Documentation 10 - Alien Methods - Ben Denham
In class, Vicky showed us this artist, Ben Denham. The technique that we attempted to do in class (called the Chopstick Technique), was something I found that I was quite good at and wanted to embed into my own work.
Rather than writing text on the work, I wanted to take the names of the colours found in the figure of one of the articles (‘How colourful are birds?’), and write them in a style similar to Denham. Using this, I then got my mum to assign colours to the words based on what she thought they could be. These colours I then used to illustrate the final birds using the pin technique.
Similar idea to synesthesia, but replacing the colours of the antithetical watercolour birds, with the ones that my mum assigned.
Documentation 9 - Alien Methods - Pins
For this piece of documentation, I wanted to reflect upon how I used pins in my work to reassemble the form of the birds. Pins, typically used in sewing, craft and used to hold things together, were used to change the surface of the paper and to change the shape of the birds using the shadows.
I used the pins that I had bought for the ‘thinking through media’ class funnily enough, and thought I’d be necessary to repurpose the pins as a process to change the form of the birds out of my control using light and the shadows.
Documentation 8 - Uncreativity - Result
My result of stealing Brendan’s style. A less saturated and swirling form. Funny how my style still comes through when I’m actively trying to steal from another person. I would like to recreate these birds by filling the whole page and see if they end up looking more so like his work rather than mine.
Documentation 7- Uncreativity - Brendan Monroe
I thought I’d be important to include this artist as a piece of documentation. Uncreativity is something that I think most artists try to avoid. Stealing, copying, taking someone else’s ideas. I think it’s necessary in order to develop your process as an artist, to steal. Take aspects from a whole bunch of artists and apply them to your work.
I decided to use similar line work to Brendan to depict my birds (my uncreative product) because of the way the lines communicate the general form. They lack specific detail but allow for a whirling form that basically shows the object you want to illustrate. The use of colour in his work is a major aspect too. Highly saturated and bright colours. I used the watercolours that I had scanned in and used the ‘eyepick’ tool in PS to select my colours.
Documentation 6 - Thinking Through Media - Antithetical Birds
After painting the 4 birds using watercolours, I decided to apply colours that weren’t typically seen on the birds. Such as giving an owl bright colours rather than neutral and dark to assist in hunting and giving a stork, the colours of a predatory bird. I thought that this was a good way to portray the opposite of the birds by simply using the colours of another species.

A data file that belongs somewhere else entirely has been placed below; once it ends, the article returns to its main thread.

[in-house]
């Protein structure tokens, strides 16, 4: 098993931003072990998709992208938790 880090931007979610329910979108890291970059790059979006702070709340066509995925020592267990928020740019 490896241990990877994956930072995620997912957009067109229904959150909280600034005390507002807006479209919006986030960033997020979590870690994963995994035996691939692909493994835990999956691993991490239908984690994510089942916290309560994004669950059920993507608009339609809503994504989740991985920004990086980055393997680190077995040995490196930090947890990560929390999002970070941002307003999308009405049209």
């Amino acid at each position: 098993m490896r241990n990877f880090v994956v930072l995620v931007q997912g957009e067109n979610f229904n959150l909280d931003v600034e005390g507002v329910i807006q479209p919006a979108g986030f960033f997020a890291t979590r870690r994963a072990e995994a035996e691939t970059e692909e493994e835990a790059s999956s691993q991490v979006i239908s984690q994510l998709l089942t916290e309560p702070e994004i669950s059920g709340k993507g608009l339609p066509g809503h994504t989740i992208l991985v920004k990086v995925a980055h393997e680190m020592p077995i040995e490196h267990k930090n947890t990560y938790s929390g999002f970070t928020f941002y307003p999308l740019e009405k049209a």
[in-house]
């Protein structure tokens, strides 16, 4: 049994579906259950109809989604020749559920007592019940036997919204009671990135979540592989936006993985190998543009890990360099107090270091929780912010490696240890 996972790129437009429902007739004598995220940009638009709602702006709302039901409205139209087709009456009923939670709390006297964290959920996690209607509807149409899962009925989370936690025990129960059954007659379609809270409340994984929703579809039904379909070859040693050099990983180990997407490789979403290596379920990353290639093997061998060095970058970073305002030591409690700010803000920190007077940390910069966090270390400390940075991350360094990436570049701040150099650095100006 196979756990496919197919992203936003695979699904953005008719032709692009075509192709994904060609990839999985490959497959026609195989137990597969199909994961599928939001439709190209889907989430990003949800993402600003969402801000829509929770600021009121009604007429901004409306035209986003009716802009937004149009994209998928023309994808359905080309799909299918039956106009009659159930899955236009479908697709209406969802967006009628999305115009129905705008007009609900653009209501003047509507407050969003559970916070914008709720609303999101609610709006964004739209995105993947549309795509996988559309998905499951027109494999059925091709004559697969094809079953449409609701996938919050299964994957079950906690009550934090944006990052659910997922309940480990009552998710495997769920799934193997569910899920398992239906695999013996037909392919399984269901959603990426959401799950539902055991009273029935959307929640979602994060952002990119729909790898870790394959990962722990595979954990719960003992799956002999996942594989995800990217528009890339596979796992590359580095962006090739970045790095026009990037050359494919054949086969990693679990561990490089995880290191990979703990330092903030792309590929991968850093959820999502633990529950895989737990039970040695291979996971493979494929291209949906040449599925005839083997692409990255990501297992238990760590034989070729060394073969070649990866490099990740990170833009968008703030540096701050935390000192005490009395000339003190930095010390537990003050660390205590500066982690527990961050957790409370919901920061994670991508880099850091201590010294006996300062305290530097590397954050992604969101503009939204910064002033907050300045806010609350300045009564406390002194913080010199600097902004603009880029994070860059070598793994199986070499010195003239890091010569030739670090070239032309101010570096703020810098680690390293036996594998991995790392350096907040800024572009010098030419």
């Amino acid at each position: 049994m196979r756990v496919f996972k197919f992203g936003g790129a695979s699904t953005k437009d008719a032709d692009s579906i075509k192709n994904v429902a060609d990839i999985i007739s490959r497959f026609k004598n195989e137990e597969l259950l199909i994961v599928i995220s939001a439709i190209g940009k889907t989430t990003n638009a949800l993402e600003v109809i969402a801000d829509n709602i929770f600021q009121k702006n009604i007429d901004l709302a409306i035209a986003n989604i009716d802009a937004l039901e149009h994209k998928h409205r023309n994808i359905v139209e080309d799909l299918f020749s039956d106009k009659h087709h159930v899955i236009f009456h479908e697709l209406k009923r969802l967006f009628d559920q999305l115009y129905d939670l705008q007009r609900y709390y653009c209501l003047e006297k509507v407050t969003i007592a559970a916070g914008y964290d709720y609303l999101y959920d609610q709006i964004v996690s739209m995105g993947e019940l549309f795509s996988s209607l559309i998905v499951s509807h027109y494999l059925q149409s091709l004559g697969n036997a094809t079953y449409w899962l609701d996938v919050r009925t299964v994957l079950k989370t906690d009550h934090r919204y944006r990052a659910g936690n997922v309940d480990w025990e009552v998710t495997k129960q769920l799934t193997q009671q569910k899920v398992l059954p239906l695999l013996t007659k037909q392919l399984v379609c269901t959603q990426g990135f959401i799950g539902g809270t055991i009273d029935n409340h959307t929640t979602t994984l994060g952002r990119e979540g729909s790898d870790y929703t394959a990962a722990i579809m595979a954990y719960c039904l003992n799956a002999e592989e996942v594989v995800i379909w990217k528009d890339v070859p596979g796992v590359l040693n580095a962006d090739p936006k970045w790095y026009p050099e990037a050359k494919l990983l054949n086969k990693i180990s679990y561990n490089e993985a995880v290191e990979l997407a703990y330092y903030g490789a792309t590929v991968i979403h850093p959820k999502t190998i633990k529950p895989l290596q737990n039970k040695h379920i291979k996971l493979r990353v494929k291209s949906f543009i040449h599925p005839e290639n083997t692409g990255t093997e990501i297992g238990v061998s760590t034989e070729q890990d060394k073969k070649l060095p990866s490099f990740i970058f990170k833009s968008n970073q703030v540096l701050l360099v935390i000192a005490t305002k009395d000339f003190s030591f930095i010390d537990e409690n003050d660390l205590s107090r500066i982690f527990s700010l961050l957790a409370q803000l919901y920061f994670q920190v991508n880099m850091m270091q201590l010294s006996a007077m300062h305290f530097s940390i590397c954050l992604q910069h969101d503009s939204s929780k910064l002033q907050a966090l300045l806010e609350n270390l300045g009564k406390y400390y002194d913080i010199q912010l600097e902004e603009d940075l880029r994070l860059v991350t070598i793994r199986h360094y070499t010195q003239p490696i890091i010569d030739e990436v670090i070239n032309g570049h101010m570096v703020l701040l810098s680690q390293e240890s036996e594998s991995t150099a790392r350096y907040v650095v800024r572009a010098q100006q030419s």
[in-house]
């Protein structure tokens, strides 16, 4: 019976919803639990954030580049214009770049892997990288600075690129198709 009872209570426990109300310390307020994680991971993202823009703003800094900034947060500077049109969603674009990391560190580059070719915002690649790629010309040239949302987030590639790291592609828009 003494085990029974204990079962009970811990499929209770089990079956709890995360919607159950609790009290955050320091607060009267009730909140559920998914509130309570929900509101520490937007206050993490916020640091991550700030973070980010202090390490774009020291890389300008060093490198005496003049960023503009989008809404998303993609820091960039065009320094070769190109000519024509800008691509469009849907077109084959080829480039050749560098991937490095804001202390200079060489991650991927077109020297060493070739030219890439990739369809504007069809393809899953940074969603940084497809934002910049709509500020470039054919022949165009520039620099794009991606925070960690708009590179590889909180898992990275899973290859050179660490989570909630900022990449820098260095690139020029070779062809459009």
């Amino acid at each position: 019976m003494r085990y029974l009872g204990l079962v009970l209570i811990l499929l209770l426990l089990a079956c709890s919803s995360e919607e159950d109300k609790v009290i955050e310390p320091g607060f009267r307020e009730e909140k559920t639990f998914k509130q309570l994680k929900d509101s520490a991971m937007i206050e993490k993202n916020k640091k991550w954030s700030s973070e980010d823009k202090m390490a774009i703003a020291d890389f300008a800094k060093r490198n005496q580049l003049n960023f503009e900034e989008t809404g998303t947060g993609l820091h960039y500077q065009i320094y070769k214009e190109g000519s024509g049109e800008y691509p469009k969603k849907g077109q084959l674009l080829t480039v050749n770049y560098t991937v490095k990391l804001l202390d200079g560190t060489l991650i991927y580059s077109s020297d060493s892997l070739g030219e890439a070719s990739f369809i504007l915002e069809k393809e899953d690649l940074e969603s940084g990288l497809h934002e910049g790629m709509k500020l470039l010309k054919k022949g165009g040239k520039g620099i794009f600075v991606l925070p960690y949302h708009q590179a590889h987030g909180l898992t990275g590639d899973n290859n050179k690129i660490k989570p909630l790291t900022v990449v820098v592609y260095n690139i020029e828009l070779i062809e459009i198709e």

Documentation 5 - Thinking Through Media - Environment/Collage Result
Collage is something we had experimented with in class. We did it to misrepresent concepts such as creating a jungle in a living room using various magazines that people brought in. I decided to use collage in my work as a way to push myself experimenting with different mediums. But ultimate using colour and paper to reinforce the colours in Figure 3 and using japanese paper (of different floral environments) as a visual representation of varying environments that birds live in.
The top left and bottom right segments: colours found in Figure 3, paper found that showed the colours in the diagram.
The top right and bottom left segments: paper with floral patterns on it to illustrate the idea of birds in different environments.
Documentation 4 - Thinking Through Media - Lilian O’Neil + class work.
Lilian O’Neil is an Australian collage ensemble artist. She plays with scale and has a shifting narrative in most of her works due to the clustered nature of her work.
'The theme of love and the investigation of the creation of emotional narratives through a process of collection and assessment is central to Lillian O’Neil’s work. She uses monumentally-scaled collage to explore possibilities of accumulative autobiography and is interested in the way aggregated images compress time and history'. (Quote from The Commercial Gallery).
The last image was class work we did. We had to change the meaning of a landscape. So, I decided to make a living room a garden! The idea of collage (definitely small scale), would be something I’d be interested in exploring as a creative and visual means of portraying scientific data. Such as the evolution of colour plumage of birds (or a more niched and specific theme).
Collage was definitely the medium I wanted to use to represent the different environments because of the varying types of paper that could be used to symbolise the diverse habitats that birds occupy.
Documentation 3 - Convergent Thinking - Research